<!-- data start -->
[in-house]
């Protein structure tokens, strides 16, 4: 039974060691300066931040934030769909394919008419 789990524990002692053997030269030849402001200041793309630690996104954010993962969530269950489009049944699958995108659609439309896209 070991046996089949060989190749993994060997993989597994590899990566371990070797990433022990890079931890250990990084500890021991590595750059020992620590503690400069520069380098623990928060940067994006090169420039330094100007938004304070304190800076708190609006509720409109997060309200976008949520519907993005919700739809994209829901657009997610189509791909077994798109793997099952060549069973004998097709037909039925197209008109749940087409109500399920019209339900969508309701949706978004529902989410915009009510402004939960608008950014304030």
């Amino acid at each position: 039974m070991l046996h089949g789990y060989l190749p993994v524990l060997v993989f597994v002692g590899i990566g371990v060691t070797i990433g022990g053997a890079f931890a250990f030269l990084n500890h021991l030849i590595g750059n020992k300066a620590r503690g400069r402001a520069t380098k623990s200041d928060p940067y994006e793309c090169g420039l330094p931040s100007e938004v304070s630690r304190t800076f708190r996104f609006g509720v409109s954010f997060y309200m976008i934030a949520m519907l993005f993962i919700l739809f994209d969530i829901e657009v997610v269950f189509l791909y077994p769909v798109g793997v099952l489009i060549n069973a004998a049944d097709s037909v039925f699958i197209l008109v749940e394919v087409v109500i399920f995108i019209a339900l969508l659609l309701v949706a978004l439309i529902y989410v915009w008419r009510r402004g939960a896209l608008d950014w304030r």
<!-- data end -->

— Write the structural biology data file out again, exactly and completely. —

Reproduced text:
[in-house]
């Protein structure tokens, strides 16, 4: 039974060691300066931040934030769909394919008419 789990524990002692053997030269030849402001200041793309630690996104954010993962969530269950489009049944699958995108659609439309896209 070991046996089949060989190749993994060997993989597994590899990566371990070797990433022990890079931890250990990084500890021991590595750059020992620590503690400069520069380098623990928060940067994006090169420039330094100007938004304070304190800076708190609006509720409109997060309200976008949520519907993005919700739809994209829901657009997610189509791909077994798109793997099952060549069973004998097709037909039925197209008109749940087409109500399920019209339900969508309701949706978004529902989410915009009510402004939960608008950014304030």
């Amino acid at each position: 039974m070991l046996h089949g789990y060989l190749p993994v524990l060997v993989f597994v002692g590899i990566g371990v060691t070797i990433g022990g053997a890079f931890a250990f030269l990084n500890h021991l030849i590595g750059n020992k300066a620590r503690g400069r402001a520069t380098k623990s200041d928060p940067y994006e793309c090169g420039l330094p931040s100007e938004v304070s630690r304190t800076f708190r996104f609006g509720v409109s954010f997060y309200m976008i934030a949520m519907l993005f993962i919700l739809f994209d969530i829901e657009v997610v269950f189509l791909y077994p769909v798109g793997v099952l489009i060549n069973a004998a049944d097709s037909v039925f699958i197209l008109v749940e394919v087409v109500i399920f995108i019209a339900l969508l659609l309701v949706a978004l439309i529902y989410v915009w008419r009510r402004g939960a896209l608008d950014w304030r």